George H.W. Bush: The Man And His Legacy – OpEd


Former U.S. President George Herbert Walker Bush died late Friday on Nov. 30, 2018 in his home in Houston. He was 94. He was suffering from a form of Parkinson’s disease. His wife of more than 70 years, Barbara Bush, died in April 2018. [They were the longest-married presidential couple in U.S. history.]

Sr. Bush, as he is also fondly remembered here in the USA, was an accomplished man in so many ways. The son of a senator and father of a president (the 43rd President George W. Bush), H.W. Bush was the man with one of the most impressive resumes. He was born June 12, 1924, in Milton, Massachusetts, into the New England elite, a world of prep schools, mansions and servants seemingly untouched by the Great Depression. His father, Prescott Bush, the son of an Ohio steel magnate, made his fortune as an investment banker and later served 10 years as a senator from Connecticut.

After being a World War II hero, George Bush rose through the political ranks: from congressman (1966-70) to U.N. ambassador (1971), Republican Party chairman (1972) to envoy to China (1973-76), CIA director (1976) to two-term vice president (1981-89) under the hugely popular Ronald Reagan to ultimately become the 41st president of the USA in 1989. The 1991 Gulf War with the coalition victory over Iraq in Kuwait that to many Americans helped purge the ghosts of Vietnam stoked his popularity, which then plummeted in the throes of a weak economy. Like President Jimmy Carter before him, he was a one-time president. He failed in his reelection bid against a little-known Democratic governor from Arkansas, Bill Clinton, in 1992. (Businessman H. Ross Perot took almost 19 percent of the vote as an independent candidate.)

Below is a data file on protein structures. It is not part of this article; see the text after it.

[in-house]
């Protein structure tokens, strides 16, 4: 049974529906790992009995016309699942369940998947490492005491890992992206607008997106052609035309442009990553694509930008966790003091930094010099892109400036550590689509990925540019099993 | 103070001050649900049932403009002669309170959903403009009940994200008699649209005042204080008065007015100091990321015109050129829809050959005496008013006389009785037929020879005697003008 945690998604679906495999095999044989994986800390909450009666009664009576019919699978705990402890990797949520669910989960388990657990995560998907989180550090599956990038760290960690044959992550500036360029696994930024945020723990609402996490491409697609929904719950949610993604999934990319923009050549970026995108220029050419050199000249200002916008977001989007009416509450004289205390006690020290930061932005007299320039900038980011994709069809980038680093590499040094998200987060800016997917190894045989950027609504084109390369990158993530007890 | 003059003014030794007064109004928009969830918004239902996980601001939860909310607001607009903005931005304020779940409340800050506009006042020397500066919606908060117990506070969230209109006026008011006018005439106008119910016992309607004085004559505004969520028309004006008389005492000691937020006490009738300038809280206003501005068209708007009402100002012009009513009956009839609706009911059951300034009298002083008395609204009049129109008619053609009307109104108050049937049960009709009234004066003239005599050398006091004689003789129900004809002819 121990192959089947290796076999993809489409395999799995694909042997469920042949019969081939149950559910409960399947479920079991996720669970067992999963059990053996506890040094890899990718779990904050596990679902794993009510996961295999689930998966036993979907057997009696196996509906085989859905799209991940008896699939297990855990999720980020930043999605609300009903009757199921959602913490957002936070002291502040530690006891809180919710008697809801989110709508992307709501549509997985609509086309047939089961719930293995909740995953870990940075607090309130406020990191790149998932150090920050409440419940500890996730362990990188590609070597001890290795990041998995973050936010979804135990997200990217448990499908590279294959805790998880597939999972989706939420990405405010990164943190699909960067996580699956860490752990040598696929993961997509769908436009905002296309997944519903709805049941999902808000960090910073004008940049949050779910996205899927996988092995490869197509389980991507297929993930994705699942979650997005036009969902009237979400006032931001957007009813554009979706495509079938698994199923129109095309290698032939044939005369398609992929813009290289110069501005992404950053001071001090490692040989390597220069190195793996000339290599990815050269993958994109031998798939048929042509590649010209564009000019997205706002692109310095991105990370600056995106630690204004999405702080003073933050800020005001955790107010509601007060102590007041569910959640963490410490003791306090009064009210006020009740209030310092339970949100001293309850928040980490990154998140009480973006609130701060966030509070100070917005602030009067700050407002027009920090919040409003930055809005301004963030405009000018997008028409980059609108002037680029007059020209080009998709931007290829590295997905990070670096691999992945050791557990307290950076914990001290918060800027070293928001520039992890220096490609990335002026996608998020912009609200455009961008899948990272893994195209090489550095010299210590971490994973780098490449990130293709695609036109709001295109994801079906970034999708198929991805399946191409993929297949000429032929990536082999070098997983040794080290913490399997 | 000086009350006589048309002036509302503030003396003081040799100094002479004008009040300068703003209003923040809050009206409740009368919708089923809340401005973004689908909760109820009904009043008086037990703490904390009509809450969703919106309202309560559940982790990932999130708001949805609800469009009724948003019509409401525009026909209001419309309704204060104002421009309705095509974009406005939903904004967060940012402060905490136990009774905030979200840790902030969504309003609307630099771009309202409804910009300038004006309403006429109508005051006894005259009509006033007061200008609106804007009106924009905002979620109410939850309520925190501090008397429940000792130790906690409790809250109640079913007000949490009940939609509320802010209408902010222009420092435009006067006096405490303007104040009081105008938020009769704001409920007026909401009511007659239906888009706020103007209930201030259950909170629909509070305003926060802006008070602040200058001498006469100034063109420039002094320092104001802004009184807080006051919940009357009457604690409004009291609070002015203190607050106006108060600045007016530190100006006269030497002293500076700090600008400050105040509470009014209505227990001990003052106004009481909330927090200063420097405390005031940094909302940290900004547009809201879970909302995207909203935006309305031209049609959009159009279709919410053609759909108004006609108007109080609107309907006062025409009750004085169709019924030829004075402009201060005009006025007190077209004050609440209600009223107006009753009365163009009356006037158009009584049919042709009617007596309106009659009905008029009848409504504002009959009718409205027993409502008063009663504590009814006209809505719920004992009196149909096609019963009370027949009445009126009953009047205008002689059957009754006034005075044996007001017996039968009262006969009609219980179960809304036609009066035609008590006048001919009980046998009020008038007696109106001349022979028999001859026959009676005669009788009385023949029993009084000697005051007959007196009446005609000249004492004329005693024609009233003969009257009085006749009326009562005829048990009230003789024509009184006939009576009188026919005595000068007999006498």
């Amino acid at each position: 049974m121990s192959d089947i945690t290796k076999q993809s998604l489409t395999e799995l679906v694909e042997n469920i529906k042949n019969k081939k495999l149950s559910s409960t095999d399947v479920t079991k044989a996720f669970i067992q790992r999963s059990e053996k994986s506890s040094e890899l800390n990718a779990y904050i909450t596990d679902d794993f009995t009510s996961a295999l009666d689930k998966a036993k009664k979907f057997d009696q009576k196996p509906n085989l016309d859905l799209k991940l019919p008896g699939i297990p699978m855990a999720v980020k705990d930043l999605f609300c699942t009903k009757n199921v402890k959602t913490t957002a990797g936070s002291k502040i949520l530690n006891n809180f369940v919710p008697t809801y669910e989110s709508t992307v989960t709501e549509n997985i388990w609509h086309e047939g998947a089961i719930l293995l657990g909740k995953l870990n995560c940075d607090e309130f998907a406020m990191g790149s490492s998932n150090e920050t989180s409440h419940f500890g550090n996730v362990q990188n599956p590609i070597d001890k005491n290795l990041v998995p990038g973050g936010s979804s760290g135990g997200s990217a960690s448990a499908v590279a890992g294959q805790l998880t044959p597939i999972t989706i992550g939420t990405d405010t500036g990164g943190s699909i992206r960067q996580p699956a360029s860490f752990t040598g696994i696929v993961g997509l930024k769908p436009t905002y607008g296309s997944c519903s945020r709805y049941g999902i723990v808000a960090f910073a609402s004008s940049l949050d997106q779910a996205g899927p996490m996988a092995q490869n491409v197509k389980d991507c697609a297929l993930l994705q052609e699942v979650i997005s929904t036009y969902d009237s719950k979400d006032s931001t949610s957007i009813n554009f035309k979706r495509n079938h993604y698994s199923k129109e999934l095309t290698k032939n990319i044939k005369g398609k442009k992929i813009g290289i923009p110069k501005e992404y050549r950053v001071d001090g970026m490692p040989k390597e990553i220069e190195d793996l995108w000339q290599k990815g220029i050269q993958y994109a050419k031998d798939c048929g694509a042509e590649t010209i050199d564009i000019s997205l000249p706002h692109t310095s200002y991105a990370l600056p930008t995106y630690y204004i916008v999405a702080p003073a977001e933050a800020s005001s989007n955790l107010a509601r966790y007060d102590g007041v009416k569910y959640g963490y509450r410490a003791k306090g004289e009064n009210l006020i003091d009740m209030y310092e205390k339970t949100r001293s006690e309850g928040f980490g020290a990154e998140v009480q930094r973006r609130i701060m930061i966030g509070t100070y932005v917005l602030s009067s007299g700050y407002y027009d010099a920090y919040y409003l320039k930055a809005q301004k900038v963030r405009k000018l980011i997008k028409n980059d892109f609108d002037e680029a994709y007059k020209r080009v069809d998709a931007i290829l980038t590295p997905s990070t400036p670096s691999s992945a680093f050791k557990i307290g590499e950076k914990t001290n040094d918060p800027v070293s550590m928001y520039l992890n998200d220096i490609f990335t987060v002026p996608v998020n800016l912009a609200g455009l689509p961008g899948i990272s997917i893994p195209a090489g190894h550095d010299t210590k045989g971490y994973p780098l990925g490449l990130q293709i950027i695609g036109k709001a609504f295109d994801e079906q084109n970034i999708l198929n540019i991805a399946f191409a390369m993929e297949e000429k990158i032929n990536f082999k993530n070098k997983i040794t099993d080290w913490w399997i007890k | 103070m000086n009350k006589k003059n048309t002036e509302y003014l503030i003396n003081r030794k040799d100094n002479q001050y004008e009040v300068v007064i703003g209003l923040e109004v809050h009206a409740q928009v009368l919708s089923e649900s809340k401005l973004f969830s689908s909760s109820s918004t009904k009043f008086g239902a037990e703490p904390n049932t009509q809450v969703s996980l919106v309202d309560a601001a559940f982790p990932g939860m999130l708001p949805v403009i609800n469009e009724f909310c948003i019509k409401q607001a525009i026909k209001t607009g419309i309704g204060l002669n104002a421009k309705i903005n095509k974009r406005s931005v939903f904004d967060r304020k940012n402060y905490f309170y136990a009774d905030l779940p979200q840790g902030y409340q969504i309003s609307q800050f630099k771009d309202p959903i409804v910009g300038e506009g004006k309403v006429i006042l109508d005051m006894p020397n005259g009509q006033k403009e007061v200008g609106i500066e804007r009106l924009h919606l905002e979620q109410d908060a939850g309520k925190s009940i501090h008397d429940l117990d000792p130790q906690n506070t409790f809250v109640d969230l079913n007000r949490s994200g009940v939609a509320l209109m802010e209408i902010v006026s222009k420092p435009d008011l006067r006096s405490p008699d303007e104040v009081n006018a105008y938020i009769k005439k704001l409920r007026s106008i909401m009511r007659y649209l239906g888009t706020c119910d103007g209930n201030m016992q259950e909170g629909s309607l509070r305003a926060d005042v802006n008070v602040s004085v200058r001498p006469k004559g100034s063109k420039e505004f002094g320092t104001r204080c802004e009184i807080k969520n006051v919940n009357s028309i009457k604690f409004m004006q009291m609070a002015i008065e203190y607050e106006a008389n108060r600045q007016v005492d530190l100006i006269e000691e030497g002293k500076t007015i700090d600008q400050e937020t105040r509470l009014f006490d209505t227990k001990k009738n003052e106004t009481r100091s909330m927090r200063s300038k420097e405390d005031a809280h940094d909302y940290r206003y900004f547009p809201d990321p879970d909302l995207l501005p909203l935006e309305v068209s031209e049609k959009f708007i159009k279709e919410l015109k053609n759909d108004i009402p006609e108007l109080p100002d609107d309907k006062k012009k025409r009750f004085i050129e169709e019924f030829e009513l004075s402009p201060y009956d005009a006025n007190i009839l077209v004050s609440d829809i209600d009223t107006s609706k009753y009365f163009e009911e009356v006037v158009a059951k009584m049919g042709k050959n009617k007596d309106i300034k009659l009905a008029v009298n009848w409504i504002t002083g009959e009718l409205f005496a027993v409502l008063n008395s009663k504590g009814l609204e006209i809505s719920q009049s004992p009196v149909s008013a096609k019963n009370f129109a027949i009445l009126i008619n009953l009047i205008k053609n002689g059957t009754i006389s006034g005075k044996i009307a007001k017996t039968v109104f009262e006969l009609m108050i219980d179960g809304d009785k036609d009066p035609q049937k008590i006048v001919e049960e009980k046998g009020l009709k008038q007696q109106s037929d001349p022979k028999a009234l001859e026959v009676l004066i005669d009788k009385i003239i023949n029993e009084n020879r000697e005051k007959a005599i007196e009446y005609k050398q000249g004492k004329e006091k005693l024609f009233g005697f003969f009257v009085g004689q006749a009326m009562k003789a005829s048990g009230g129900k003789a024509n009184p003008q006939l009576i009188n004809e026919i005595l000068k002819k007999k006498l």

Later, Sr. Bush would acknowledge that as a poor communicator he had trouble articulating “the vision thing,” and that he was haunted by his decision to break a stern, solemn vow he made to voters: “Read my lips. No new taxes.” Voters penalized him severely for breaking that promise. They considered out of touch with reality.

Bill Clinton’s popular campaign had reverberated around the slogan ‘It’s economy, stupid!’ Bush failed to rein in the deficit, which had tripled to $3 trillion under Reagan and galloped ahead by as much as $300 billion a year under Bush, who put his finger on it in his inauguration speech: “We have more will than wallet.”

Still, Mr. Bush lived to see his son, George W., twice elected to the presidency — only the second father-and-son chief executives, following John Adams and John Quincy Adams, in American history.